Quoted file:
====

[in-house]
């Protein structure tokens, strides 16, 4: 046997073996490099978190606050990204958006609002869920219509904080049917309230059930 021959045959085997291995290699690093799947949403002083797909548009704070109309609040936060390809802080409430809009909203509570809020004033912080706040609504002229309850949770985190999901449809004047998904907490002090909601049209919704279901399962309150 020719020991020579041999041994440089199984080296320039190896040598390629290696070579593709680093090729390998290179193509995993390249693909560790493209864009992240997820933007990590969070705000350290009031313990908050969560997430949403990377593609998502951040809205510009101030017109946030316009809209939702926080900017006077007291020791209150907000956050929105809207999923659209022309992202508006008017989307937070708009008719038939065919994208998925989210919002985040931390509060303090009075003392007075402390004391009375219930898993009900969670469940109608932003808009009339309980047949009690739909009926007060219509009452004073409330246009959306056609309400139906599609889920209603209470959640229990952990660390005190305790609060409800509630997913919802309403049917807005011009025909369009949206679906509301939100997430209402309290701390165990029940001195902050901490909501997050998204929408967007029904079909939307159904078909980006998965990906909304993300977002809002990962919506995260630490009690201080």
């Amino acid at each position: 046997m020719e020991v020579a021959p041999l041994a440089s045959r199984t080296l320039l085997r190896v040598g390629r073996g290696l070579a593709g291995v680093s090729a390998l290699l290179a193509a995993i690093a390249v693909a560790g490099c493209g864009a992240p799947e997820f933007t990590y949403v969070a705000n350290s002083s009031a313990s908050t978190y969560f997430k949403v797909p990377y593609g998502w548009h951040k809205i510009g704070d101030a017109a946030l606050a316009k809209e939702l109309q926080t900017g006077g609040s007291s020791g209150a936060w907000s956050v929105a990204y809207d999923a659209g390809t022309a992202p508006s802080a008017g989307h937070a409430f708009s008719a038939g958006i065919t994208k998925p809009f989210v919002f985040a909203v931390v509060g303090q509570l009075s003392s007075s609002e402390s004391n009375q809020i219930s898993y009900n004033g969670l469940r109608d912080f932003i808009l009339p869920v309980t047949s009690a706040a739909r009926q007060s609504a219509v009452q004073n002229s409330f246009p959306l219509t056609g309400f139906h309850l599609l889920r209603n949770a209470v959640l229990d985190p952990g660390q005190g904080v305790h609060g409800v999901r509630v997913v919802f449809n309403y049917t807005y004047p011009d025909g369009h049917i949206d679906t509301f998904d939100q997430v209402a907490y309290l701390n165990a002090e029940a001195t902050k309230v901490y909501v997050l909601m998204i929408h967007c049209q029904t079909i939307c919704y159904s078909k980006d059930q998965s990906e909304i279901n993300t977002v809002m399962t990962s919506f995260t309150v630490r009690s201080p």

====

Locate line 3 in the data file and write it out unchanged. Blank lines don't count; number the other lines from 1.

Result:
């Amino acid at each position: 046997m020719e020991v020579a021959p041999l041994a440089s045959r199984t080296l320039l085997r190896v040598g390629r073996g290696l070579a593709g291995v680093s090729a390998l290699l290179a193509a995993i690093a390249v693909a560790g490099c493209g864009a992240p799947e997820f933007t990590y949403v969070a705000n350290s002083s009031a313990s908050t978190y969560f997430k949403v797909p990377y593609g998502w548009h951040k809205i510009g704070d101030a017109a946030l606050a316009k809209e939702l109309q926080t900017g006077g609040s007291s020791g209150a936060w907000s956050v929105a990204y809207d999923a659209g390809t022309a992202p508006s802080a008017g989307h937070a409430f708009s008719a038939g958006i065919t994208k998925p809009f989210v919002f985040a909203v931390v509060g303090q509570l009075s003392s007075s609002e402390s004391n009375q809020i219930s898993y009900n004033g969670l469940r109608d912080f932003i808009l009339p869920v309980t047949s009690a706040a739909r009926q007060s609504a219509v009452q004073n002229s409330f246009p959306l219509t056609g309400f139906h309850l599609l889920r209603n949770a209470v959640l229990d985190p952990g660390q005190g904080v305790h609060g409800v999901r509630v997913v919802f449809n309403y049917t807005y004047p011009d025909g369009h049917i949206d679906t509301f998904d939100q997430v209402a907490y309290l701390n165990a002090e029940a001195t902050k309230v901490y909501v997050l909601m998204i929408h967007c049209q029904t079909i939307c919704y159904s078909k980006d059930q998965s990906e909304i279901n993300t977002v809002m399962t990962s919506f995260t309150v630490r009690s201080p």